Azure AD Node.js web API getting started

This article demonstrates how to secure a Restify API endpoint with Passport using the passport-azure-ad module to handle communication with Azure Active Directory (AAD).

The scope of this tutorial covers the concerns regarding securing API endpoints. The concerns of signing in and retaining authentication tokens are not implemented here and are the responsibility of a client application. For details surrounding a client implementation, review Node.js web app sign-in and sign-out with Azure AD.

The full code sample associated with this article is available on GitHub.

Create the sample project

This server application requires a few package dependencies to support Restify and Passport as well as account information that is passed to AAD.

To begin, add the following code into a file named package.json:

  "name": "node-aad-demo",
  "version": "0.0.1",
  "scripts": {
    "start": "node app.js"
  "dependencies": {
    "passport": "0.4.0",
    "passport-azure-ad": "3.0.8",
    "restify": "6.0.1",
    "restify-plugins": "1.6.0"

Once package.json is created, run npm install in your command prompt to install the package dependencies.

Configure the project to use Active Directory

To get started configuring the application, there are a few account-specific values you can obtain from the Azure CLI. The easiest way to get started with the CLI is to use the Azure Cloud Shell.

Launch Azure Cloud Shell

The Azure Cloud Shell is a free interactive shell that you can use to run the steps in this article. It has common Azure tools preinstalled and configured to use with your account. Just click the Copy to copy the code, paste it into the Cloud Shell, and then press enter to run it. There are a few ways to launch the Cloud Shell:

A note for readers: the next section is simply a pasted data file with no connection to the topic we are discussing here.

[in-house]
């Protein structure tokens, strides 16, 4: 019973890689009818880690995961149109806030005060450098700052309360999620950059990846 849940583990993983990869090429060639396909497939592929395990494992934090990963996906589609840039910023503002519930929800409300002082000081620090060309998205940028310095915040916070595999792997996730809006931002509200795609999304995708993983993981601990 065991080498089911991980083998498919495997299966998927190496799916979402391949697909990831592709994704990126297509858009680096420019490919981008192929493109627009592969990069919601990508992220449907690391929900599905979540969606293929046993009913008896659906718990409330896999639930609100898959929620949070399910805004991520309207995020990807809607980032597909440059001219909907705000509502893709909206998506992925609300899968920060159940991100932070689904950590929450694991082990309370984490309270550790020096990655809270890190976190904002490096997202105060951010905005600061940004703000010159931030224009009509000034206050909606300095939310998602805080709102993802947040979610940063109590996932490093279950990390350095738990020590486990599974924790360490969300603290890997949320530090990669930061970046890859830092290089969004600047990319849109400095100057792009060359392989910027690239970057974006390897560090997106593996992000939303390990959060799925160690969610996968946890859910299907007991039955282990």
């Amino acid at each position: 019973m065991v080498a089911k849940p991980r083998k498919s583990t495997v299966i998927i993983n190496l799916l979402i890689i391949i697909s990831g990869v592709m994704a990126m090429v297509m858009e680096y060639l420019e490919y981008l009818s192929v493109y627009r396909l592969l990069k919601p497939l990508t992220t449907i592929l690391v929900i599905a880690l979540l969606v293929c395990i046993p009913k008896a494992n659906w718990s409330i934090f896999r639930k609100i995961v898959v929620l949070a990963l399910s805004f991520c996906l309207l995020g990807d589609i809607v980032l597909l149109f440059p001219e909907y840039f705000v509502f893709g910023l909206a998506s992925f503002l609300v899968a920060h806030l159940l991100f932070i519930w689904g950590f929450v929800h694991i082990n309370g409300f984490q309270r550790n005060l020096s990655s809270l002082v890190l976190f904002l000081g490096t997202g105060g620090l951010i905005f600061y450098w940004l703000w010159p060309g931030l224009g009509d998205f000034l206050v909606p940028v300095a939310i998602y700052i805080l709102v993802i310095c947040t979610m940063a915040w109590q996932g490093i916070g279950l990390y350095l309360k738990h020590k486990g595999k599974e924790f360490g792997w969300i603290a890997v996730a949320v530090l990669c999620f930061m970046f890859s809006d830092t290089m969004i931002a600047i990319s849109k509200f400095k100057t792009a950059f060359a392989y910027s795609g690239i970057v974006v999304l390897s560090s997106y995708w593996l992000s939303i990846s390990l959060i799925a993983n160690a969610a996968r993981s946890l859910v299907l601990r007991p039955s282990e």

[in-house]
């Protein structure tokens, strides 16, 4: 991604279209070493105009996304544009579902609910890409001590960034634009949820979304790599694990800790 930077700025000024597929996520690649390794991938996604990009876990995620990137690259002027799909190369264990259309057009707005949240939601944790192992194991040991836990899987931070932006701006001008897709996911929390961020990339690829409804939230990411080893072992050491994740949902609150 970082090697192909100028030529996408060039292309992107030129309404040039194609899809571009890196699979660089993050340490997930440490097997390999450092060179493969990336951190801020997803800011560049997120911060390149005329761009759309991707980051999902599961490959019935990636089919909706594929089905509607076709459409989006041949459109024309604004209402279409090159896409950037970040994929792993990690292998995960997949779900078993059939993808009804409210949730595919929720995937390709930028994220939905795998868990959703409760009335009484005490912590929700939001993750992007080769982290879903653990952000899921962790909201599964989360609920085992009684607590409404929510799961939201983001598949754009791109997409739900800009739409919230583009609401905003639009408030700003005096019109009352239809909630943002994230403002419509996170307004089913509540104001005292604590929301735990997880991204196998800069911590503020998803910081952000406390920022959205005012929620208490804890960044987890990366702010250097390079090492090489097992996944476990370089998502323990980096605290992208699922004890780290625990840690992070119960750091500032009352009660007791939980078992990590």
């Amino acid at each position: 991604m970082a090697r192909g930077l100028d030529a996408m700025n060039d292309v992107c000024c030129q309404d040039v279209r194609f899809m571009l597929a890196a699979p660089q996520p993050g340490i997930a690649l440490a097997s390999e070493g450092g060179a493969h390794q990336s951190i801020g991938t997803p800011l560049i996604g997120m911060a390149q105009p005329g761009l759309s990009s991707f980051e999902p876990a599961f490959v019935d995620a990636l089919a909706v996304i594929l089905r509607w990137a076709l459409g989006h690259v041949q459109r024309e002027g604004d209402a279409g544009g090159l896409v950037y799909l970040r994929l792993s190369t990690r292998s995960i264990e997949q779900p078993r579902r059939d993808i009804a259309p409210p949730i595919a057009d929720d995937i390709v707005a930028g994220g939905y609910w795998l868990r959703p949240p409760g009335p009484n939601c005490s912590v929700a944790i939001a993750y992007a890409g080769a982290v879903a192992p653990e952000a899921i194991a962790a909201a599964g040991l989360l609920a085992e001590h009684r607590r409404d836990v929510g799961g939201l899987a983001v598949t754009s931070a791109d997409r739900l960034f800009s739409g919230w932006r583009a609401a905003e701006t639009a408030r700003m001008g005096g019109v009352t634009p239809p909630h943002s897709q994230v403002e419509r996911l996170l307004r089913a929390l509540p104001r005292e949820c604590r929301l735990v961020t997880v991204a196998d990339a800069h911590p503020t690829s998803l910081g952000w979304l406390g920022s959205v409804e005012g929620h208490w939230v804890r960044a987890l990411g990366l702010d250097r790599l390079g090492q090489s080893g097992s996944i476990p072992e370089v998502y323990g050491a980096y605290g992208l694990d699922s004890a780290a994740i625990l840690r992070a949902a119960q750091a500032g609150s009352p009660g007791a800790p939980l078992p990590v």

Click Try It in the upper right corner of a code block. Cloud Shell in this article
Open Cloud Shell in your browser.
Click the Cloud Shell button on the menu in the upper right of the Azure portal. Cloud Shell in the portal

Enter the following command in the cloud shell:

az ad app create --display-name node-aad-demo --homepage http://localhost --identifier-uris http://node-aad-demo

The arguments for the create command include:

Argument Description
display-name Friendly name of the registration
homepage Url where users can sign in and use your application
identifier-uris Space separated unique URIs that Azure AD can use for this application

Before you can connect to Azure Active Directory, you need the following information:

Name Description Variable Name in Config File
Tenant Name Tenant name you want to use for authentication tenantName
Client ID Client ID is the OAuth term used for the AAD Application ID. clientID

From the registration response in the Azure Cloud Shell, copy the appId value and create a new file named config.js. Next, add in the following code and replace your values with the bracketed tokens:

const tenantName    = //<YOUR_TENANT_NAME>;
const clientID      = //<YOUR_APP_ID_FROM_CLOUD_SHELL>;
const serverPort    = 3000;

module.exports.serverPort = serverPort;

module.exports.credentials = {
  identityMetadata: `${tenantName}`, 
  clientID: clientID

For more information regarding the individual configuration settings, review the passport-azure-ad module documentation.

Implement the server

The passport-azure-ad module features two authentication strategies: OIDC and Bearer strategies. The server implemented in this article uses the Bearer strategy to secure the API endpoint.

Step 1: Import dependencies

Create a new file named app.js and paste in the following text:

      restify = require('restify')
    , restifyPlugins = require('restify-plugins')
    , passport = require('passport')
    , BearerStrategy = require('passport-azure-ad').BearerStrategy
    , config = require('./config')
    , authenticatedUserTokens = []
    , serverPort = process.env.PORT || config.serverPort

In this section of code:

  • The restify and restify-plugins modules are referenced in order to set up a Restify server.

  • The passport and passport-azure-ad modules are responsible for communicating with AAD.